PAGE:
It was a fantastic experience. One that I hope to do again one day. When you do something for the first time there’s always an added edge of nervous excitement and it really took over my life for a few months. First of all, the 30 day fundraising period (which is the rules of the crowd funding platform I chose to use, Kickstarter) is a 24/7 commitment because you really have to get the word out as far and wide as possible and be there to answer everybody’s questions on a daily basis. I don’t think you can just put out a press release and hope that everyone just comes to you. You really have to sell the idea. Especially as this was the first time a DJ had done a crowd funded compilation. And then once the album had been done you still have to deliver on all the pledges. Everything from private parties, to DJ lessons and VIP nights out. These were all things I offered in return for certain levels of contributions that I needed to deliver. It was a big undertaking and one I couldn’t have done without my agent Sara who’s idea it was in the first place and who took care of all the logistics. Thank you Sara.

Mixmag has been instrumental in spreading the gospel of dance music around the world. You’re credited with turning the initial DMC mailout into a fully fledged magazine. What were some of the highlights of your time as editor?

It was such a glorious time in the development of dance music culture. The halcyon days. And to be in the eye of the storm was a privilege I will treasure forever. Back then all everybody wanted was for dance music to be taken seriously. It was very hard to get dance music played on the radio and rock and pop very much ruled the roost. But if you were going out to clubs regularly as I was, you knew it was the beginnings of a cultural revolution and the likes of MARRS, S.Express & Bomb The Bass were more than just the novelty hits they were being treated as by big record companies. They really couldn’t get their heads around the facelessness of dance music. How DJs were making hit records in their bedrooms when they could’t even play conventional instruments. It was a passing fad they said. Of course, the rest is history. Dance music took over the world and broke down more barriers and boundaries than even rock music before it. I enjoyed every minute of my time at Mixmag but actually taking it from a subscription only publication to the news stands was the pinnacle.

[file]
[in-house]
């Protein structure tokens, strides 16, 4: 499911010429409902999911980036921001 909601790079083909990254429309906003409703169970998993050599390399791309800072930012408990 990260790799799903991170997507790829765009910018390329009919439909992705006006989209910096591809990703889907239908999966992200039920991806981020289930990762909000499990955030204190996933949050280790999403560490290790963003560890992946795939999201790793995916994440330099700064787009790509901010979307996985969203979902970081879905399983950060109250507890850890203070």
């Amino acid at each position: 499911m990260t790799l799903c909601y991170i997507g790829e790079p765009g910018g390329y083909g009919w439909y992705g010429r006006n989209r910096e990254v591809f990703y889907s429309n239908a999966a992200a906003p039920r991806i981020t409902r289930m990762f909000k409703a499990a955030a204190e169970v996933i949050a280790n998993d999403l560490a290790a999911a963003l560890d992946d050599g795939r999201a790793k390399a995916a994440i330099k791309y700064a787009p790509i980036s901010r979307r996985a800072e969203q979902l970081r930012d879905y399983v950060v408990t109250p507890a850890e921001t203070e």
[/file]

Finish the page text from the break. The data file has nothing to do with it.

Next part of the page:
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You’ve recently launched Selador Recordings. What is your vision for the brand? Which artists have delivered tracks on the label thus far and who can we expect to see releasing on the imprint?

I set the label up with my long time friend Steve Parry as we have similar musical inclinations and vision for the label. We wanted to show off our diverse tastes and not get stuck in one niche sub genre of electronic music so we’ve released everything from the minimal deep house of Samu.l’s ‘Restless Dreams’ to the full on Techno stomper of Robert Babicz’s remix of Paul Rutherford’s ‘Get Real’ and everything in between. We’ve also had releases from Piemont, Rob Hes and Seff with more planned from Affkt, Robert Babicz & Marc Marzenit. All killers, no fillers! It’s going to be a big year for Selador ;-)

You played an amazing set in Cape Town a few years ago and celebrated a birthday on the night =) when will you back for another performance? Possibly a Selador showcase?